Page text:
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Projector Disguised as Camera Flashes Images Into Others’ Photos

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Projector Disguised as Camera Flashes Images Into Others’ Photos

German inventor Julius von Bismarck refers to his potentially very disruptive brainchild as an “image fulgarator.” The verb, “fulgurate,” means, “to flash or dart like lightening.” According to Herr von Bismarck, himself, it works like this:

Technically, the Image Fulgurator works like a classical camera, though in reverse. In a normal camera, the light reflected from an object is projected via the lens onto the film. In the Image Fulgurator, this process is exactly the opposite: instead of an unexposed film, an exposed and developed roll of slide film is loaded into the camera and behind it, a flash. When the flash goes off, the image is projected from the film via the lens onto the object.

Due to the similarity of the two processes, the Fulgurator looks like a conventional reflex camera. As soon as the built-in sensor registers a flash somewhere nearby, the flash projection is triggered. Hence the projection can be synchronized to the exact moment of exposure of all other cameras in its immediate vicinity. Via a screen (ground glass), it is possible to focus the projection and to position it on the targeted object.

The upshot? Graffiti visible only in photographs. Uppermost, for example, a dove superimposed on an unsuspecting tourist’s photograph of Mao’s portrait in Tiananmen square. If the guard could see it, no doubt he’d be upset, but the image appears for only the instant required to expose nearby photographs. [Thanks, Alan Dove!]

Update: If you’ve been reading long enough to recognize that we’ve posted about the image fulgurator before, first of all: Thank you! Second, apologies for the duplicate post. Third, if you’d like to read that previous coverage, it’s all linked, below. Cheers! -SMR


34 thoughts on “Projector Disguised as Camera Flashes Images Into Others’ Photos

  1. John says:

    First, you posted this a couple of years ago and got a harsh reaction then.

    Second, what gives this sub-human garbage the right to ruin people’s once in a lifetime photos?  His victim might spend thousands of dollars visiting a cultural site half a world away and this ass looking for kicks wants to ruin their pictures?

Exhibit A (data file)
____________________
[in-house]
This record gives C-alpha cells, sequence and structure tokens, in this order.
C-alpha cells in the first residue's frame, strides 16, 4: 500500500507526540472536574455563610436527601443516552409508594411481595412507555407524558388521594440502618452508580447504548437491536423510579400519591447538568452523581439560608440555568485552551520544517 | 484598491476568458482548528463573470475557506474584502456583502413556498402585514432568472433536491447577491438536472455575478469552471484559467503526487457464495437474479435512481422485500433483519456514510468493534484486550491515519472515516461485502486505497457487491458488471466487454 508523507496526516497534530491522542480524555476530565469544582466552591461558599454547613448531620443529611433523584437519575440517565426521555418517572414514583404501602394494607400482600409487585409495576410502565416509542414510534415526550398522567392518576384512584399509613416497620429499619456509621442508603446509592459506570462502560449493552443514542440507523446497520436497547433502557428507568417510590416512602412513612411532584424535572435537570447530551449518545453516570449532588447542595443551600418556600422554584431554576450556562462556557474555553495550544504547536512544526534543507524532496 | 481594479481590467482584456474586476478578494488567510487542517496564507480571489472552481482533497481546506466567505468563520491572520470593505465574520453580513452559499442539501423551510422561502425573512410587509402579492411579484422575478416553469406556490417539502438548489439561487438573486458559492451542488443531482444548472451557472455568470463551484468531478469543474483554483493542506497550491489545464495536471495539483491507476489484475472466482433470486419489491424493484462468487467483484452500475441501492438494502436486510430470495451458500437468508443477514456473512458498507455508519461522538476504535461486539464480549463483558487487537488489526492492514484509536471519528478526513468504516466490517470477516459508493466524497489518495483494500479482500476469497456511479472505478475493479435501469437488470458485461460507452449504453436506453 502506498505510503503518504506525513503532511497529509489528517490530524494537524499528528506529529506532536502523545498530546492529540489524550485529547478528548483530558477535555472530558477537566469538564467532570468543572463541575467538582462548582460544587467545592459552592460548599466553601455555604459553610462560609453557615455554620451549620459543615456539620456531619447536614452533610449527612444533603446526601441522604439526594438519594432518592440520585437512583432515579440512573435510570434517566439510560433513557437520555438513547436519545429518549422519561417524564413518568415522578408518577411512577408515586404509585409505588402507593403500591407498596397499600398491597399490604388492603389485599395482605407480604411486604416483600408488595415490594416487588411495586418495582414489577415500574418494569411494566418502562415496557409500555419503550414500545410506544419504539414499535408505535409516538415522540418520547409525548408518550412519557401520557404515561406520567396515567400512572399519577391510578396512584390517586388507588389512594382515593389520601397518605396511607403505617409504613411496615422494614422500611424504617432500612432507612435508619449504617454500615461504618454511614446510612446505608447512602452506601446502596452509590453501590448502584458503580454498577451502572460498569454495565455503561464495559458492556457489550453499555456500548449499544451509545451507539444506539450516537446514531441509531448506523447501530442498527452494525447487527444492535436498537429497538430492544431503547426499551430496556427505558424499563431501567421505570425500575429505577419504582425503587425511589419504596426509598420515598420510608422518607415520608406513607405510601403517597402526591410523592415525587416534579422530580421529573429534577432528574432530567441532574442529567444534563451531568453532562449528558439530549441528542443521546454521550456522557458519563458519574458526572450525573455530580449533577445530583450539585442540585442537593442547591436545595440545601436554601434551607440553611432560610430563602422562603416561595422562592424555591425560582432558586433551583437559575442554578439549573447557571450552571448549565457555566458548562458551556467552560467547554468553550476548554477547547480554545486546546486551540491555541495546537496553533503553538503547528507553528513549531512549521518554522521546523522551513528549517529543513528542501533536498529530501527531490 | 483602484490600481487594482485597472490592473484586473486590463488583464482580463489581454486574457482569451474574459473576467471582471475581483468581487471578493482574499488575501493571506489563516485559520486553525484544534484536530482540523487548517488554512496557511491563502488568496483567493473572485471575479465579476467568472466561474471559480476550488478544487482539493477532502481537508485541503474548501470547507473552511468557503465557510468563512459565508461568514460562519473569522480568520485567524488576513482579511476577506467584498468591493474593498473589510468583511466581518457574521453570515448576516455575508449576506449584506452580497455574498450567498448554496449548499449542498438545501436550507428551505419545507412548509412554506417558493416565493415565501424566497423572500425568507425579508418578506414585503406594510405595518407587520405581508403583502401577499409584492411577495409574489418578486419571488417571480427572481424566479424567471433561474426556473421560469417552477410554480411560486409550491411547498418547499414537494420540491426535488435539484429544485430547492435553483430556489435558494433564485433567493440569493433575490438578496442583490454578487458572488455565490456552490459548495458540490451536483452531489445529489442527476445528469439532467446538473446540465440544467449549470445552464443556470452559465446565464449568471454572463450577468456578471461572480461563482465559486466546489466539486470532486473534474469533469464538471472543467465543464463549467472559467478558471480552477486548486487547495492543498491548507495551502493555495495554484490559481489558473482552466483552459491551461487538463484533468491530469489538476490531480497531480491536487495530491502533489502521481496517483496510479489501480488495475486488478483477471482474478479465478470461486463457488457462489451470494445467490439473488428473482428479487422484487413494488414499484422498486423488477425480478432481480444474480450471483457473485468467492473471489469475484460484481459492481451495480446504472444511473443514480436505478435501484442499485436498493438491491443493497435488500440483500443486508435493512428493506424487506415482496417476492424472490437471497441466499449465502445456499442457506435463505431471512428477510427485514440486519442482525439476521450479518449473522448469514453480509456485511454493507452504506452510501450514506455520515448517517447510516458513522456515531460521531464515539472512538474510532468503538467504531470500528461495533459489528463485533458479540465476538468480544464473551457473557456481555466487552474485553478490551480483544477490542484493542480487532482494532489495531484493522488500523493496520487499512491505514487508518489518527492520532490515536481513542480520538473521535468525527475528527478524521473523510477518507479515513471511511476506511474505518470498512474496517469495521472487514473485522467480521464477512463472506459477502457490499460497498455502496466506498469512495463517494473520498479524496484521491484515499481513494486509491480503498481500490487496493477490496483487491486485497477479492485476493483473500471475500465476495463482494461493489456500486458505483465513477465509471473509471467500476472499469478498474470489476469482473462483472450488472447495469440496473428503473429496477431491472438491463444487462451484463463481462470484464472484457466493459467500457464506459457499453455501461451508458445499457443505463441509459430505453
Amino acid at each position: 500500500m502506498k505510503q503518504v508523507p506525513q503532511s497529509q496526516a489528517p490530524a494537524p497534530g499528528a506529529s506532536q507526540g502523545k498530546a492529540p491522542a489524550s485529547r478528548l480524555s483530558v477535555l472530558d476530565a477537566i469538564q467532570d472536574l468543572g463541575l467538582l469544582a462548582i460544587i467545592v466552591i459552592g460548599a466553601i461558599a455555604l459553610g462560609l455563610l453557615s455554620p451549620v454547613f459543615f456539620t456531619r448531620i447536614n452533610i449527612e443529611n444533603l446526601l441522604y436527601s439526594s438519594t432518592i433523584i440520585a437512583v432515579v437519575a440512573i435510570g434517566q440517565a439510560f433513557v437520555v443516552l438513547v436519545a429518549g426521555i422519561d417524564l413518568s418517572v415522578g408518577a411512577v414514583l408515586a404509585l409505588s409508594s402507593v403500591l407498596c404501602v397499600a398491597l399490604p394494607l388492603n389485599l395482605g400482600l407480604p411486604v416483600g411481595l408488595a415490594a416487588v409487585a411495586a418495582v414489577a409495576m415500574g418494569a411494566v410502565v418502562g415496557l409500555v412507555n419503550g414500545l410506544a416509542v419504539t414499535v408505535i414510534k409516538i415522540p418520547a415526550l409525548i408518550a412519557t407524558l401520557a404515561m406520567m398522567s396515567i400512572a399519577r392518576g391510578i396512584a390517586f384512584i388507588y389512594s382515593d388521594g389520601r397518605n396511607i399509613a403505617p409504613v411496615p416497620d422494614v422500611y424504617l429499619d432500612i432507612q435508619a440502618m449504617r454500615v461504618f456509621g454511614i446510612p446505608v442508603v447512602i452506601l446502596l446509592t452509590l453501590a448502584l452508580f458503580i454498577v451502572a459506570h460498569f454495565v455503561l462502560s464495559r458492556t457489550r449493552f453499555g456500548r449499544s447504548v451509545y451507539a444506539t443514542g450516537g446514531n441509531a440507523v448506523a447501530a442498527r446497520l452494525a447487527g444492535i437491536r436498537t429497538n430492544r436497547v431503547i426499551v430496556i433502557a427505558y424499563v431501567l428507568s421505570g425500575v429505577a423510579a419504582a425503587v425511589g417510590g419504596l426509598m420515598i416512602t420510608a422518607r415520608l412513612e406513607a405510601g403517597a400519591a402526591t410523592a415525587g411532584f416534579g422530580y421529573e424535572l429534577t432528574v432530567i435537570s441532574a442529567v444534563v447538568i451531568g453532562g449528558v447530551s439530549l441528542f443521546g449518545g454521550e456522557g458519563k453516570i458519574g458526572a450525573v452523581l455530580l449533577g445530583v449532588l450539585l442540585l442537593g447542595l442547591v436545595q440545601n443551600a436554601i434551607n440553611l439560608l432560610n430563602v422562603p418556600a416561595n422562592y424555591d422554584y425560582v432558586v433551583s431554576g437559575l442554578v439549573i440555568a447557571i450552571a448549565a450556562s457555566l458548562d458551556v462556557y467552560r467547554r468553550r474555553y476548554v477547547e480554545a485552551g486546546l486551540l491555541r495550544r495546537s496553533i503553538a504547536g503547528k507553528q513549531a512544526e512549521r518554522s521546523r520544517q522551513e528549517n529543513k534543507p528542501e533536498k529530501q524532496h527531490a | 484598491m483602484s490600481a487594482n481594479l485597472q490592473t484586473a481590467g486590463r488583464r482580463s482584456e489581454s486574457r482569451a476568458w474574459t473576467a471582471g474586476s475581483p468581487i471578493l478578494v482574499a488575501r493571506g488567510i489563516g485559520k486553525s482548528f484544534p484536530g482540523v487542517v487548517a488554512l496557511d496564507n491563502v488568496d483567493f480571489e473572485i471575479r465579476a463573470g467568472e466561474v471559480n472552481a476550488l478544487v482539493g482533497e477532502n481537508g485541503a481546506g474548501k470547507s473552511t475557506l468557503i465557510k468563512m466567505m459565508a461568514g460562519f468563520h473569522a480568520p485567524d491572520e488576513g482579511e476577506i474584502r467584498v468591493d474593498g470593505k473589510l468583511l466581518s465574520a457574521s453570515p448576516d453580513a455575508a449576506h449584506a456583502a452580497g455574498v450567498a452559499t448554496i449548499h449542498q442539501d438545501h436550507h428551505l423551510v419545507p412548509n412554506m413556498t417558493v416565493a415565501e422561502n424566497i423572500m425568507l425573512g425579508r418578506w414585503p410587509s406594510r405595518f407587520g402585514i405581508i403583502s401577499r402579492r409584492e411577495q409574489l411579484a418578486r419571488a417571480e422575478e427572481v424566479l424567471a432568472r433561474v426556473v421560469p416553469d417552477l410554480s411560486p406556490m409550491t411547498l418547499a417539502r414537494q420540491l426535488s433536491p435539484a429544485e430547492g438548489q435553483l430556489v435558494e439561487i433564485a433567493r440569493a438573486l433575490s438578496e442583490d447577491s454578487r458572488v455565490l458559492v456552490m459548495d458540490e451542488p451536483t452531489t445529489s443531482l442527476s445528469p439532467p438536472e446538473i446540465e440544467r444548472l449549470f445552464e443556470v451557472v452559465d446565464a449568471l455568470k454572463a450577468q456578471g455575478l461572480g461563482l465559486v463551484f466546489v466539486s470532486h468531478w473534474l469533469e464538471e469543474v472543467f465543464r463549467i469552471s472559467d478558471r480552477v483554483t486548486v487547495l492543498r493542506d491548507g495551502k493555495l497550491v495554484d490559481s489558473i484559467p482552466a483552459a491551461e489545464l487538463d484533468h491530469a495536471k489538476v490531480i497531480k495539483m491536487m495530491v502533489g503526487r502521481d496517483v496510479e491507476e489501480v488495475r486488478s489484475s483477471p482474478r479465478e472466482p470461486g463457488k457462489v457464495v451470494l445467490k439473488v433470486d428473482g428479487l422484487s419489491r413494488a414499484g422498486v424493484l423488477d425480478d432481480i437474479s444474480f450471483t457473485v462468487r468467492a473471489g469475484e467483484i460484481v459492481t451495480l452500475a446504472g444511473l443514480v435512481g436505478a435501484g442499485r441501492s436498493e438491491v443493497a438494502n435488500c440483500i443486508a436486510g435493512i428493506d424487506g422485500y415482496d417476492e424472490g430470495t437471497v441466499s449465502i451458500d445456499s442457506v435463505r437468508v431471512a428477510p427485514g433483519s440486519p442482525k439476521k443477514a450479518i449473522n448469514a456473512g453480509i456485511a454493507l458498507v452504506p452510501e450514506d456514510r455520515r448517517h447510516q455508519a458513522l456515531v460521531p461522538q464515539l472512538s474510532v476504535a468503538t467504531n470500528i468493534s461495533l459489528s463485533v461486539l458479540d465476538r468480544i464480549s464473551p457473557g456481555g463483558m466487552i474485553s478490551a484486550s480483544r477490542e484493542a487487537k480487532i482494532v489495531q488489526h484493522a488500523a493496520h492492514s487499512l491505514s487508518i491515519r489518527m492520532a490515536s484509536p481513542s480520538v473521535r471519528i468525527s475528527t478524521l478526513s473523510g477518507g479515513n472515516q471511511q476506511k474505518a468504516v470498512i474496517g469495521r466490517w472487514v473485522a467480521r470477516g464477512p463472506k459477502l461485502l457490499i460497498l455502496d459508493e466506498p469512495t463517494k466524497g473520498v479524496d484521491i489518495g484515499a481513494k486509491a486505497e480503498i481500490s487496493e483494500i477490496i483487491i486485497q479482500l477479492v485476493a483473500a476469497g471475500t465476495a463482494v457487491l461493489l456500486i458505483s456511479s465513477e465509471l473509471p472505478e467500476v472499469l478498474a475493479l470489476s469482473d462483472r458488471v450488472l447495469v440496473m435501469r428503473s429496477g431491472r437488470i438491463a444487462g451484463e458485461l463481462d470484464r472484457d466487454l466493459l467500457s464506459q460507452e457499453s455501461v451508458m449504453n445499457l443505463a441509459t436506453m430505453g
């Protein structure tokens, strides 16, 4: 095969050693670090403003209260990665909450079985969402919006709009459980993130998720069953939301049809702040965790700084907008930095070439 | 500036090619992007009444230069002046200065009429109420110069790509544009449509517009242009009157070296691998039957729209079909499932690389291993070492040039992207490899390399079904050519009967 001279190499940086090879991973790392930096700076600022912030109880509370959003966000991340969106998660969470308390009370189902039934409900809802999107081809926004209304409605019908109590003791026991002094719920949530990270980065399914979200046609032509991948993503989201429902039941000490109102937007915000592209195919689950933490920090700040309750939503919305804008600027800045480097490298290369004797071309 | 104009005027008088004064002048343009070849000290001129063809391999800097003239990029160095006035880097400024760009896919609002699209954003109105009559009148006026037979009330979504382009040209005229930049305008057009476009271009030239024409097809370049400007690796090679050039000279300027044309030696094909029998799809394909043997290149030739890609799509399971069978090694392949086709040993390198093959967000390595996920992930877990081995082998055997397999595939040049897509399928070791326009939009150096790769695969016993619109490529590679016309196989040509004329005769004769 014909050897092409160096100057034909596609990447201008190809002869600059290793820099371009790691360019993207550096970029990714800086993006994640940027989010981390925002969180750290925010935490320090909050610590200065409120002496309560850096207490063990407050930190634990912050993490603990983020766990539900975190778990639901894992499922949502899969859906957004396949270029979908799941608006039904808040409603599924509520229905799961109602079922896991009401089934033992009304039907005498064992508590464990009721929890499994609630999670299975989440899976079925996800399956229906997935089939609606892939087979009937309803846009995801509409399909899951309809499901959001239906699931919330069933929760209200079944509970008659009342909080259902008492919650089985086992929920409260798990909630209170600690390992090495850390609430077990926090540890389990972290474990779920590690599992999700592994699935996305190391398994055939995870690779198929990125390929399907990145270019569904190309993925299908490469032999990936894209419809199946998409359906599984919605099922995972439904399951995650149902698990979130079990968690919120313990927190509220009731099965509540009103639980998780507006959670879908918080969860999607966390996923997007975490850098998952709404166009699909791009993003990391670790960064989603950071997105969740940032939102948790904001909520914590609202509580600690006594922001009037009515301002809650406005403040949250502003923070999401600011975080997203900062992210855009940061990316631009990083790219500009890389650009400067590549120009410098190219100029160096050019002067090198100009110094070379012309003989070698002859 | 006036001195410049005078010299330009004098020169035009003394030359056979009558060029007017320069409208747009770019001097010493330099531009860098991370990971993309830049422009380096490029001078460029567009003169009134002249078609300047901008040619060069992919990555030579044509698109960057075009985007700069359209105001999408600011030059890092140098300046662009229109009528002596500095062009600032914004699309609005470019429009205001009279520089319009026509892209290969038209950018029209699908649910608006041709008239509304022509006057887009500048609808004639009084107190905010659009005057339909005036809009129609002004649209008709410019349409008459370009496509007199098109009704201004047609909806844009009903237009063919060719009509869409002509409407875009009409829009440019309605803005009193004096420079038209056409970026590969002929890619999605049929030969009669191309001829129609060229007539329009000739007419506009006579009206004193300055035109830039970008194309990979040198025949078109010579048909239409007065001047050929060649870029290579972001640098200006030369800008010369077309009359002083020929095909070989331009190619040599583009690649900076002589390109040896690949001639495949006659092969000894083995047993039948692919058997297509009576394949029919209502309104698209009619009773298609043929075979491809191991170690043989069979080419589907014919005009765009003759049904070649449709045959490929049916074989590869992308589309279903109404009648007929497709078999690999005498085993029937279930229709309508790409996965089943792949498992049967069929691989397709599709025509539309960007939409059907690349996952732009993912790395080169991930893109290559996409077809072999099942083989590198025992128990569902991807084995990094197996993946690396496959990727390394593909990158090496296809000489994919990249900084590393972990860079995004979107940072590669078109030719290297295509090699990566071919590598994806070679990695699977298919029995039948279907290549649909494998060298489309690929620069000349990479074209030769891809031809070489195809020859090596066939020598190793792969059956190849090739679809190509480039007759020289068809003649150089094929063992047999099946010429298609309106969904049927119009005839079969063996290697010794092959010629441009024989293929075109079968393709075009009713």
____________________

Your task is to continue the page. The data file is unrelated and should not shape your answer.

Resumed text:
I know Make likes to be overly political which is why I no longer subscribe since the remake america edition, but to promote wanton vandalism of other people’s creative efforts seems to violate everything you claim to believe in. Or is Make just a bunch of hypocrites who like to stir the pot to be shit disturbers for shit’s sake?

    Third, if you use a decent SLR camera with a rear-curtain flash sync, your camera should miss this mental microbe’s attempts to ruin your picture.

    1. Sean Michael Ragan says:

      Yup, nope, nope, and yup. Sorry for the dupe, folks.

    2. Sean Michael Ragan says:

      Yup, nope, nope, and yup.  Sorry for the dupe, folks!

    3. johngineer says:

      In the modern digital age, a photographer will see almost immediately that their shot has been “ruined”, and will eventually figure out why (especially if they’ve read this post or one like it — a nice side-effect of the “pot-stirring” or whatever).

      The best way to defeat this would be to use a pre-flash (which most auto flash exposure systems do anyway). The pre-flash will set the unit off and when the “real” picture is taken the “fulgarator” will not yet have been recharged.

    4. VRAndy says:

      I don’t see how posting this is “hypocritical”.  As far as I can see it’s ALWAYS been the Make Blog’s policy to tell us about clever creations regardless of how they’re used.

      And to be honest, some of us prefer that. I would hate to miss learning about an interesting idea because an editorial judgement was made that Make shouldn’t “promote” what it was being used for.

      A while back there was an article that featured a cleverly disguised prison shiv, surely you didn’t think that the Make Blog was promoting murder?

      It’s OK to learn about things you aren’t going to exactly duplicate.

      (Personally, I was just recently thinking, having seen the original article a few months ago, that this sort of trick would be an excellent gimmick for one of those seasonal “haunted house” amusement places.)

    5. Anonymous says: